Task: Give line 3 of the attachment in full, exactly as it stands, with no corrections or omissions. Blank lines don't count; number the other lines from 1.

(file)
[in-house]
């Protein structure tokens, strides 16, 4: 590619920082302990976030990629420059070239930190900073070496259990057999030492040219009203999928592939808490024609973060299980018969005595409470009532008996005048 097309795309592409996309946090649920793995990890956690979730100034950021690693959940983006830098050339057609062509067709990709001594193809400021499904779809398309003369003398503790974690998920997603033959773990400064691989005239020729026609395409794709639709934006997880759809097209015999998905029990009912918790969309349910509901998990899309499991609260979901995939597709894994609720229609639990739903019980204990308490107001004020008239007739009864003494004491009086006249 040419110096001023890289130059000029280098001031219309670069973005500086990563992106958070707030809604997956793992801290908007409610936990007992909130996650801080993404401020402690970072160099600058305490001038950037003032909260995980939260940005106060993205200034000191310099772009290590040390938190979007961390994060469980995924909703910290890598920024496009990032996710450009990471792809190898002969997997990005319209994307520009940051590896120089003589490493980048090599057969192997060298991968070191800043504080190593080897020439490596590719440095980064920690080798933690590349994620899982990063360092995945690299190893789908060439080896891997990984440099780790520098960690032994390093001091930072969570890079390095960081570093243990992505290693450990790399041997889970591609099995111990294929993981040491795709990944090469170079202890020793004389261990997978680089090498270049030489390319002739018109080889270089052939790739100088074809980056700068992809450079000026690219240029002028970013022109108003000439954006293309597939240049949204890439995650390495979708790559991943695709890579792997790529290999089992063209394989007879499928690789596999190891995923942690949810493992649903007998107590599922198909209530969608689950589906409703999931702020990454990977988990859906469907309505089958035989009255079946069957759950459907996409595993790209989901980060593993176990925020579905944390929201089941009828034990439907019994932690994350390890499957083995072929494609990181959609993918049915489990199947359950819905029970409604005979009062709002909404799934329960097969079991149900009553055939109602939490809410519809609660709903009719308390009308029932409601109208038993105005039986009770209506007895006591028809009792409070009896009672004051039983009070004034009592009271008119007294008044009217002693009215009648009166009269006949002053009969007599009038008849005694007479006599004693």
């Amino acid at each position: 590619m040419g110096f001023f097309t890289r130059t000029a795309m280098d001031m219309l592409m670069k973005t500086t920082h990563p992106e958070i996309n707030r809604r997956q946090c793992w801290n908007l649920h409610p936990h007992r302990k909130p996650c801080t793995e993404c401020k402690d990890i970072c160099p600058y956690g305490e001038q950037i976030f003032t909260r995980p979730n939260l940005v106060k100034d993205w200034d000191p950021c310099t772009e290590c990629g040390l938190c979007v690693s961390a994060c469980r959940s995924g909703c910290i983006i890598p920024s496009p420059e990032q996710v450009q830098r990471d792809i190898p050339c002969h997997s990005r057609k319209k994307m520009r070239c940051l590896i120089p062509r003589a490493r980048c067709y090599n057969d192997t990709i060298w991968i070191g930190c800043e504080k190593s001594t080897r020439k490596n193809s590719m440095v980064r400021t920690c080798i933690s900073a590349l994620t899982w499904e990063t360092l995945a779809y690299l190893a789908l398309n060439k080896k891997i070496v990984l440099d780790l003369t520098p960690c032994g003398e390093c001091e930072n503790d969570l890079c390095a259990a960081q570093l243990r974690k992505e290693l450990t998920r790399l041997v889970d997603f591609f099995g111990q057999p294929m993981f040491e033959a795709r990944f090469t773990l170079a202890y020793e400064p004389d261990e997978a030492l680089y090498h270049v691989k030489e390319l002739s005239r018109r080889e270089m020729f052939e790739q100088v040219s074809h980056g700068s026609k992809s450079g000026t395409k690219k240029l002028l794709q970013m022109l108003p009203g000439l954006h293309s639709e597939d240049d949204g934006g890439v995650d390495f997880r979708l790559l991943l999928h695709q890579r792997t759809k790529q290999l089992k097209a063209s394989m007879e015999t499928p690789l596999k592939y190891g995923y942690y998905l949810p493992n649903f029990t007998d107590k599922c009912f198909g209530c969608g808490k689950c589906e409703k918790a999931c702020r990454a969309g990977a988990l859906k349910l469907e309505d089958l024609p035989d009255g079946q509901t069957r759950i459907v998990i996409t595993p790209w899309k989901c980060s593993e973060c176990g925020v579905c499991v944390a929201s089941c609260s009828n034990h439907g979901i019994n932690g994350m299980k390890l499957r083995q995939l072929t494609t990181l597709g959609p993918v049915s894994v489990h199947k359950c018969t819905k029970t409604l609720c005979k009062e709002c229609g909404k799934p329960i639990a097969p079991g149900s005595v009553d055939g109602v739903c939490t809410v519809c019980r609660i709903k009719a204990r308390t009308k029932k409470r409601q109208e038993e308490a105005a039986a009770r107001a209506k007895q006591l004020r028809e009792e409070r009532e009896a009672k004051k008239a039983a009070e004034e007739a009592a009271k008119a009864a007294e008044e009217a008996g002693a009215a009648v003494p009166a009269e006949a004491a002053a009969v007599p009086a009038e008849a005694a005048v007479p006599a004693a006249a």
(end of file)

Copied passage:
């Amino acid at each position: 590619m040419g110096f001023f097309t890289r130059t000029a795309m280098d001031m219309l592409m670069k973005t500086t920082h990563p992106e958070i996309n707030r809604r997956q946090c793992w801290n908007l649920h409610p936990h007992r302990k909130p996650c801080t793995e993404c401020k402690d990890i970072c160099p600058y956690g305490e001038q950037i976030f003032t909260r995980p979730n939260l940005v106060k100034d993205w200034d000191p950021c310099t772009e290590c990629g040390l938190c979007v690693s961390a994060c469980r959940s995924g909703c910290i983006i890598p920024s496009p420059e990032q996710v450009q830098r990471d792809i190898p050339c002969h997997s990005r057609k319209k994307m520009r070239c940051l590896i120089p062509r003589a490493r980048c067709y090599n057969d192997t990709i060298w991968i070191g930190c800043e504080k190593s001594t080897r020439k490596n193809s590719m440095v980064r400021t920690c080798i933690s900073a590349l994620t899982w499904e990063t360092l995945a779809y690299l190893a789908l398309n060439k080896k891997i070496v990984l440099d780790l003369t520098p960690c032994g003398e390093c001091e930072n503790d969570l890079c390095a259990a960081q570093l243990r974690k992505e290693l450990t998920r790399l041997v889970d997603f591609f099995g111990q057999p294929m993981f040491e033959a795709r990944f090469t773990l170079a202890y020793e400064p004389d261990e997978a030492l680089y090498h270049v691989k030489e390319l002739s005239r018109r080889e270089m020729f052939e790739q100088v040219s074809h980056g700068s026609k992809s450079g000026t395409k690219k240029l002028l794709q970013m022109l108003p009203g000439l954006h293309s639709e597939d240049d949204g934006g890439v995650d390495f997880r979708l790559l991943l999928h695709q890579r792997t759809k790529q290999l089992k097209a063209s394989m007879e015999t499928p690789l596999k592939y190891g995923y942690y998905l949810p493992n649903f029990t007998d107590k599922c009912f198909g209530c969608g808490k689950c589906e409703k918790a999931c702020r990454a969309g990977a988990l859906k349910l469907e309505d089958l024609p035989d009255g079946q509901t069957r759950i459907v998990i996409t595993p790209w899309k989901c980060s593993e973060c176990g925020v579905c499991v944390a929201s089941c609260s009828n034990h439907g979901i019994n932690g994350m299980k390890l499957r083995q995939l072929t494609t990181l597709g959609p993918v049915s894994v489990h199947k359950c018969t819905k029970t409604l609720c005979k009062e709002c229609g909404k799934p329960i639990a097969p079991g149900s005595v009553d055939g109602v739903c939490t809410v519809c019980r609660i709903k009719a204990r308390t009308k029932k409470r409601q109208e038993e308490a105005a039986a009770r107001a209506k007895q006591l004020r028809e009792e409070r009532e009896a009672k004051k008239a039983a009070e004034e007739a009592a009271k008119a009864a007294e008044e009217a008996g002693a009215a009648v003494p009166a009269e006949a004491a002053a009969v007599p009086a009038e008849a005694a005048v007479p006599a004693a006249a």